Brit media hit for unbalanced coverage of London toll

May 11, 2004

A journalism research study of reporting on the Central London Congestion Charge (CLCC) toll the finds it "showed an alarming lack of balance." Journalists played up any criticism of the toll, the report says, in what was "overwhelmingly negative reporting." They routinely overlooked support. They also repeated baseless criticisms such as it being "hurriedly" introduced without adequate preparation. In fact its introduction was exceedingly carefully planned and the public had very little trouble adjusting to the toll. The media recklessly threw around predictions of "chaos" and "gridlock" before the scheme. When none of this eventuated the media showed zero contrition, reacting by ignoring the scheme or reporting customer service complaints.

Almost without exception the congestion toll was reported as a reckless gamble, even though it was preceded by extensive professional modeling of traffic impacts, extensive focus group surveys, and the employment of the brightest and the best among the professionals of Britain. The media treated all this expertise in support of the project with disdain.

Another theme that was close to the surface of many reports was that congestion pricing was an "outlandish idea" of a radical politician. Ken Livingstone is certainly radical in some respects, certainly in his anti-Americanism which is positively hysterical, but in his stance toward business and budgets he is quite conservative. Congestion pricing has been almost unanimously advocated by transport economists for half a century. A mainstream idea going back to the late Nobel prize winning economist William Vickrey of Columbia University, and with a long British history too going back to the 1960s and the Buchanan and Smeed reports, was misrepresented by most of the media as strange.

One newspaper the EVENING STANDARD reported an imaginary conspiracy by city officials to make the congestion toll look good by rigging traffic signals before and after introduction of the toll. The conspiracy story ran day after day and was totally without foundation. It appears to have been suggested as a joke by a Conservative Party staffer but the STANDARD newspaper ran with it - in complete disregard of the absence of any evidence.

The evaluation of the reporting titled "Driven to distraction: an analysis of the media's coverage of the introduction of the London congestion charge" was written by Ivan Gabor at the Journalism Research Unit, Goldsmith College, University of London. He gathered all the coverage by ten national newspapers and TV stations (radio wasn't examined).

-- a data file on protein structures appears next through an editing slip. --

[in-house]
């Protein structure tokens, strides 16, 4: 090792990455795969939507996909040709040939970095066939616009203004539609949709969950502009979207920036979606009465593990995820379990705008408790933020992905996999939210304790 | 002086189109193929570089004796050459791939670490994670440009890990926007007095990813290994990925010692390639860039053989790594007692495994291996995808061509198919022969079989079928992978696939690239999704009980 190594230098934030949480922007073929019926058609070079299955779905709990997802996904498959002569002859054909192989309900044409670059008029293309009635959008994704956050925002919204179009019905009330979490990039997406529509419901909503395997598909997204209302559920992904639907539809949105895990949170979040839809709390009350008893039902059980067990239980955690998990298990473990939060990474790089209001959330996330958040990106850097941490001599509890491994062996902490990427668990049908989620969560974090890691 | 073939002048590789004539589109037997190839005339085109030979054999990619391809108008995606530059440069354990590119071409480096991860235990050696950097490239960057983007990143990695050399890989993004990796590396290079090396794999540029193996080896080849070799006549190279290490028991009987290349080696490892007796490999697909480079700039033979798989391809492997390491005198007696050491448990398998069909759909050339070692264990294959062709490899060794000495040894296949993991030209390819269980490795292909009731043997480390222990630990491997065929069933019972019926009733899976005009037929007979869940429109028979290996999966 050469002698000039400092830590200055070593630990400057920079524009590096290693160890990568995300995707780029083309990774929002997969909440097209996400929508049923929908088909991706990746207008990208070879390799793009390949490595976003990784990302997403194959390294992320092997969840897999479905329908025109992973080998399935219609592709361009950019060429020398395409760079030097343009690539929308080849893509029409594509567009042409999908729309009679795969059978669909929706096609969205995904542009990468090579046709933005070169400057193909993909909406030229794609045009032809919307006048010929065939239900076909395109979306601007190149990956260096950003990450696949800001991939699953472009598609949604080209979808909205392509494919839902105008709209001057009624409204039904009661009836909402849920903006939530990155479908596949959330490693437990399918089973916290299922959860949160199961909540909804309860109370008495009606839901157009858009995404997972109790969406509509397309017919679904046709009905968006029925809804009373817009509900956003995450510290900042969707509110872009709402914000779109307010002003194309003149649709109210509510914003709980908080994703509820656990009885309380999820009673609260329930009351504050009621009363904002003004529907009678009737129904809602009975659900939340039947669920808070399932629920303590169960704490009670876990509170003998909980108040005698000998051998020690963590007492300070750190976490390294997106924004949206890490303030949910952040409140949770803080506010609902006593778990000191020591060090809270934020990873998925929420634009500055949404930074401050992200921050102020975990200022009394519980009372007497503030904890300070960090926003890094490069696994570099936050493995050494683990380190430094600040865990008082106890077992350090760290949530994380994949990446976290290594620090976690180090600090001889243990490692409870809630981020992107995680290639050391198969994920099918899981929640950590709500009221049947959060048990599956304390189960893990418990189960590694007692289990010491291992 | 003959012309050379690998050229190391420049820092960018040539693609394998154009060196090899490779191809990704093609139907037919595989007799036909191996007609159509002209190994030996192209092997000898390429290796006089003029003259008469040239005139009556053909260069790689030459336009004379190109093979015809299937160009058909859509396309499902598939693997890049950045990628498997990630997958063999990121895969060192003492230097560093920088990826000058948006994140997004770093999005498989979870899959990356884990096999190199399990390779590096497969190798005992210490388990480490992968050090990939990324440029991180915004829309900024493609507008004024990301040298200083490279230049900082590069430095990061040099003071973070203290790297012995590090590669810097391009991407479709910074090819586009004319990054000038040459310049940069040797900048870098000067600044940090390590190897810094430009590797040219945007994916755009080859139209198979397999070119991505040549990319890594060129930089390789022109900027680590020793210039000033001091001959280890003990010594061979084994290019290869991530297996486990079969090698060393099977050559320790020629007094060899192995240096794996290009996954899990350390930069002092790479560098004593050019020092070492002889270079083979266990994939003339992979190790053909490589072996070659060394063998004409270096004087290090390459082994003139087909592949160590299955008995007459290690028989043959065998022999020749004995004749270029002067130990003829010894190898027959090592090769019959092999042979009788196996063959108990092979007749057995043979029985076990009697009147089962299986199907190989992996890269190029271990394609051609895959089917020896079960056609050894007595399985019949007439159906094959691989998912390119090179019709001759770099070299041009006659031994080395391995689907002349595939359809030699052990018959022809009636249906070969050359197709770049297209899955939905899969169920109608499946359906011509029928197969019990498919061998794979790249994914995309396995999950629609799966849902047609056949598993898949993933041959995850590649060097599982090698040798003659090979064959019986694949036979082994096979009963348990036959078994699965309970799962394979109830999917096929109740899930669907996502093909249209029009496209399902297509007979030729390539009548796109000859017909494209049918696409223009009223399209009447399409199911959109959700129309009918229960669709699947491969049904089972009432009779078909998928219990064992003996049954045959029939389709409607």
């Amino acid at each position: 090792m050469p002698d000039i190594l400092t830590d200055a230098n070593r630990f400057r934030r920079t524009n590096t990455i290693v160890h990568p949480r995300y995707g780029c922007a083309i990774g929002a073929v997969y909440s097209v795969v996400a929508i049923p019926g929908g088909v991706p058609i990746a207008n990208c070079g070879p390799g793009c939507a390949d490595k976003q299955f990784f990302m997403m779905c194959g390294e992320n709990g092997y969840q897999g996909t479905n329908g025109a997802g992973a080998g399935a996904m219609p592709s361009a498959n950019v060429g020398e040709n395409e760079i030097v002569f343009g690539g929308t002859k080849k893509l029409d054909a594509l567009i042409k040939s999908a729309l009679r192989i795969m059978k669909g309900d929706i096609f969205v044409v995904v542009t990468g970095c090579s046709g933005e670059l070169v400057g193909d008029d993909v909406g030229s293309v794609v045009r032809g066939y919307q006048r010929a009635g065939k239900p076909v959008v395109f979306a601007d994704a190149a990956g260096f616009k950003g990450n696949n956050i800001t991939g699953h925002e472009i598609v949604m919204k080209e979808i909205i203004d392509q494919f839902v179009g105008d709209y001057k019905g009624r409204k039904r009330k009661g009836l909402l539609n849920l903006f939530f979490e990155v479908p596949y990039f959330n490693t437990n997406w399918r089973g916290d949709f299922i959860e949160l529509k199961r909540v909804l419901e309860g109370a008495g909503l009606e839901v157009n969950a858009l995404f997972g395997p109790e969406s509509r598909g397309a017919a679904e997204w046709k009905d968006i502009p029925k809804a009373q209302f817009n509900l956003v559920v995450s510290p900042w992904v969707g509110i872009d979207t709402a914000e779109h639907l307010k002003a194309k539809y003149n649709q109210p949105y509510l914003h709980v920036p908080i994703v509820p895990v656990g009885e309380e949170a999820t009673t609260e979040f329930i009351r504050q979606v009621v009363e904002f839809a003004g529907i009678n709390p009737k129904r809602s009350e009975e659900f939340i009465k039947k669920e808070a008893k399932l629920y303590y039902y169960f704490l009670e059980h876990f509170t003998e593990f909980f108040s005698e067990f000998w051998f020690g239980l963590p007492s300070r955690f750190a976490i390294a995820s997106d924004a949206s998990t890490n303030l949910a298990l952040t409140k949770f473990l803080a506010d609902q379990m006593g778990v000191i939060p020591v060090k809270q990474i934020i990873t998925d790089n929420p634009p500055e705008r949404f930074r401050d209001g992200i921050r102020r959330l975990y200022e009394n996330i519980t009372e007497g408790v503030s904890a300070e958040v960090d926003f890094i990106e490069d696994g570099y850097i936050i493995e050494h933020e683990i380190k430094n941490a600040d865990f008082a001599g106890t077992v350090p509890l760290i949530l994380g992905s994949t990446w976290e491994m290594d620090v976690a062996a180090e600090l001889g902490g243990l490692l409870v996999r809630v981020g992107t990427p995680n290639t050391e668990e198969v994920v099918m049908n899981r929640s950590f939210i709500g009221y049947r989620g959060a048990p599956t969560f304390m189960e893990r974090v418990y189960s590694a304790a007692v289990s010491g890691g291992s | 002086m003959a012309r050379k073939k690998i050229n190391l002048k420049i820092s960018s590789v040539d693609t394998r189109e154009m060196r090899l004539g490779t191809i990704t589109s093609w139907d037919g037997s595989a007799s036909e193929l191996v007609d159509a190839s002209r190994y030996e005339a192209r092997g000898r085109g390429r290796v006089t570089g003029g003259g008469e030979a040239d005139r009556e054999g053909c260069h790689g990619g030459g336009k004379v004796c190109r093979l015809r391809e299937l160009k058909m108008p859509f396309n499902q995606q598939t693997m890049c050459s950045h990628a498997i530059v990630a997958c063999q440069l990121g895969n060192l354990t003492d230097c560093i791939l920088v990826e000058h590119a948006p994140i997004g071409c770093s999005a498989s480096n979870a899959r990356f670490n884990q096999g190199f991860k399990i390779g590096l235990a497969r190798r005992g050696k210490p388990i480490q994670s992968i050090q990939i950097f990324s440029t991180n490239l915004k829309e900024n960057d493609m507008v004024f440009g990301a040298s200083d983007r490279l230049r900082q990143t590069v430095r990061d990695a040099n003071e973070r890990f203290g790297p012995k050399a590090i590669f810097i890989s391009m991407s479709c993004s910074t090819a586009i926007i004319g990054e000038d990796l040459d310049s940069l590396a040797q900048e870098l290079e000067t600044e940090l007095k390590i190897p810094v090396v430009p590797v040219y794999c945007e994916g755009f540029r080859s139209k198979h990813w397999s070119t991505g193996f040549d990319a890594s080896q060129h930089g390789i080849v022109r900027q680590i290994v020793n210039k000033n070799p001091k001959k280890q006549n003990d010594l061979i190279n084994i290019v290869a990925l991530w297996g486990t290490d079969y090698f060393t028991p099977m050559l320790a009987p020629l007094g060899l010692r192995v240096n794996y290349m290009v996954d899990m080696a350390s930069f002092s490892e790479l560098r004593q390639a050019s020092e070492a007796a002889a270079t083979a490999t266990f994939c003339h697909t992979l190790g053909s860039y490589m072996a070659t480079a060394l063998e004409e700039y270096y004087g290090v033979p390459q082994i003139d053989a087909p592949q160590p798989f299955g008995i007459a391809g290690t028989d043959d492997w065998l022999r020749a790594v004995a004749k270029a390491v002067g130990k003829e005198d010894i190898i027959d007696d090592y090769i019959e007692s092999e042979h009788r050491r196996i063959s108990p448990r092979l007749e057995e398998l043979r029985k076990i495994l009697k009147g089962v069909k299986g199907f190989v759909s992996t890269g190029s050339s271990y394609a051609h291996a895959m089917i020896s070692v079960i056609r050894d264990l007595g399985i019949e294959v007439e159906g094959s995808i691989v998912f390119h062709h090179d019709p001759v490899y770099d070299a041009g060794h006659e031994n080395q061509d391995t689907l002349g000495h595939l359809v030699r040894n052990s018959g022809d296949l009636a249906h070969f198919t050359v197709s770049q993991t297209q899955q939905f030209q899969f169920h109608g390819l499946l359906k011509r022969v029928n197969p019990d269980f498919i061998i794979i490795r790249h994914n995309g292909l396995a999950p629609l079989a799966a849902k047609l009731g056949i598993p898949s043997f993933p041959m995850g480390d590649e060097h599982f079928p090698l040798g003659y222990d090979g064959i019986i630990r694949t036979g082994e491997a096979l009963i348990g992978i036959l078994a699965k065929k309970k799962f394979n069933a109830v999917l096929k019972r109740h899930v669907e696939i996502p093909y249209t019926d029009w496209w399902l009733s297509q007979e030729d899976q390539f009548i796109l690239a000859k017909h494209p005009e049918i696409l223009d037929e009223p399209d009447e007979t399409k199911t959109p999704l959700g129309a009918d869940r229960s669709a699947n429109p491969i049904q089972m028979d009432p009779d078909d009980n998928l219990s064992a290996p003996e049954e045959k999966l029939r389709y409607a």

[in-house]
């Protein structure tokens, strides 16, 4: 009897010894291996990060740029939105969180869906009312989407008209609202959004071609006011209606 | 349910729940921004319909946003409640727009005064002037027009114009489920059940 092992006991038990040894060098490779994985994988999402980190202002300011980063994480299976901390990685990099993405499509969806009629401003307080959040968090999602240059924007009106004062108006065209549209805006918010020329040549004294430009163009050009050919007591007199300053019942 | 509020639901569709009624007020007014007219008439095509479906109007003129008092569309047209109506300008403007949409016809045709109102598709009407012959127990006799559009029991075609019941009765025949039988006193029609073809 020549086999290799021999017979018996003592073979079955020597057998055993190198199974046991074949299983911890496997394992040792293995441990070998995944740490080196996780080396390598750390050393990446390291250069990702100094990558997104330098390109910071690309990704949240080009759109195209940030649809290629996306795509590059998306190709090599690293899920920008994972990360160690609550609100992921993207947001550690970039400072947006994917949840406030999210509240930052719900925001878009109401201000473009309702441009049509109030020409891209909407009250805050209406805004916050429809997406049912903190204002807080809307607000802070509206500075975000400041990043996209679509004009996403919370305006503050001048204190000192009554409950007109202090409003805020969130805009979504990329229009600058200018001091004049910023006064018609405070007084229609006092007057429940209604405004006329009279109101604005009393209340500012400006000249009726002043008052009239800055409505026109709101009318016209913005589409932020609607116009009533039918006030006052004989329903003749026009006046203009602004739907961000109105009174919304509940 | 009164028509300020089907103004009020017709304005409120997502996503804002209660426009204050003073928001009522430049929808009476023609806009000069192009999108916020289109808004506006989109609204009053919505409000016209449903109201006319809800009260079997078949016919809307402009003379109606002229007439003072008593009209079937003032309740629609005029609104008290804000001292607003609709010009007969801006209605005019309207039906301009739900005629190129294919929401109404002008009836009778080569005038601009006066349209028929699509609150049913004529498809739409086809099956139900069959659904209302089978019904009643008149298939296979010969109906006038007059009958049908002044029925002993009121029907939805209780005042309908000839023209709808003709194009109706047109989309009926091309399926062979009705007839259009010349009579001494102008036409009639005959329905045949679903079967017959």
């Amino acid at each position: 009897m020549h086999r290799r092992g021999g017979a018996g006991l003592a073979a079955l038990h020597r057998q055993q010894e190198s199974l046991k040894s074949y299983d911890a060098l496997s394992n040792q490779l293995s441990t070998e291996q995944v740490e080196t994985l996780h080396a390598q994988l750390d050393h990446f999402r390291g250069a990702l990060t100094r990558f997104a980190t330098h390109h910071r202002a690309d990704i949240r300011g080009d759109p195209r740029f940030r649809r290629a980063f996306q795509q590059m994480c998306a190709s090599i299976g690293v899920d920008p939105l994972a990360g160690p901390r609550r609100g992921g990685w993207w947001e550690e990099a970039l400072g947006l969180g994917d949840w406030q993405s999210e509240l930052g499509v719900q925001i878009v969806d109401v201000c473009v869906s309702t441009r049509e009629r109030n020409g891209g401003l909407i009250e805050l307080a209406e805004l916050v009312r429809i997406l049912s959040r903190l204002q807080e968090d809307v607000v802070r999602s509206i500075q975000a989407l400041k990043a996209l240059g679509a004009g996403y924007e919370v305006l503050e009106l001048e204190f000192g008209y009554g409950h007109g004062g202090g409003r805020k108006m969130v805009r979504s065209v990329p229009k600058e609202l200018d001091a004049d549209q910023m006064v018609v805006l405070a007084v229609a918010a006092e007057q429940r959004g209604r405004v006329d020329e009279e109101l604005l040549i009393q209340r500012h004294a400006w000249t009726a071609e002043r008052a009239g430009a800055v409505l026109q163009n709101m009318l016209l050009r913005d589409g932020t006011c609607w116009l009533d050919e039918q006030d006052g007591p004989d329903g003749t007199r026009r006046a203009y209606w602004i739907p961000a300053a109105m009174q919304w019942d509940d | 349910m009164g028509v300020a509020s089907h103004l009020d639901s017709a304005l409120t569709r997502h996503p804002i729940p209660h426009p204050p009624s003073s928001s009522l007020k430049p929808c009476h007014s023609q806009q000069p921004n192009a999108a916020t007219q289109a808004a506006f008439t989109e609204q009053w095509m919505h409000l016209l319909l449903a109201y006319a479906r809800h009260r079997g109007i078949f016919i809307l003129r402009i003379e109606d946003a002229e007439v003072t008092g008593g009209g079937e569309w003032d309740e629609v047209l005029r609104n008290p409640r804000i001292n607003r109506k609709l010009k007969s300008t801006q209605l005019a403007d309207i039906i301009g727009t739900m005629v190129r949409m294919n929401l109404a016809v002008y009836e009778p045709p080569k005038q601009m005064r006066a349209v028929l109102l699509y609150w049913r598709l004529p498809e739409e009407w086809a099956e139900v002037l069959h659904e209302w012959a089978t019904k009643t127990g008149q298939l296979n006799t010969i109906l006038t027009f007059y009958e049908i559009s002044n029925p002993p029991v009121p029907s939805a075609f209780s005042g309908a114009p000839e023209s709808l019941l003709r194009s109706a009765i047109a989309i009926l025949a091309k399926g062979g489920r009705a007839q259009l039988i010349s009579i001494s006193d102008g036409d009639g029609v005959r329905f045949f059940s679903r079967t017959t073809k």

Gabor writes that his review left him with "an inescapable impression of remorseless negativity."

He summarizes: "One of the great cliches of British journalism is that 'good news is no news' but the degree to which the majority of the media fell upon each and every prediction of chaos, gridlock and 'the end of civilization as we know it' makes for depressing reading. There is hardly a hint, or suggestion, that congestion charging was a rational response to London's ever-worsening traffic congestion - a solution that had long been advocated by leading transport experts. Nor is there any suggestion that the introduction of congestion charging represented an elected politician undertaking a brave and imaginative initiative that had the potential to offer a solution to, arguably, the biggest single problem confronting every major metropolis in the world. The UK media appeared to be reluctant to accept that London's Mayor, Ken Livingstone, had been elected on a mandate to introduce such a scheme, that he had the courage (some would say the folly) to ignore all the merchants of doom and push ahead with its introduction, not because he believed it would be popular, but because he believed there to be no reasonable alternative."

Lacked overt political support from either party

Gabor thinks that one reason for the media's mischaracterization of the toll as "radical" was that fact that neither of the two major political parties - Conservative or Labour - supported it.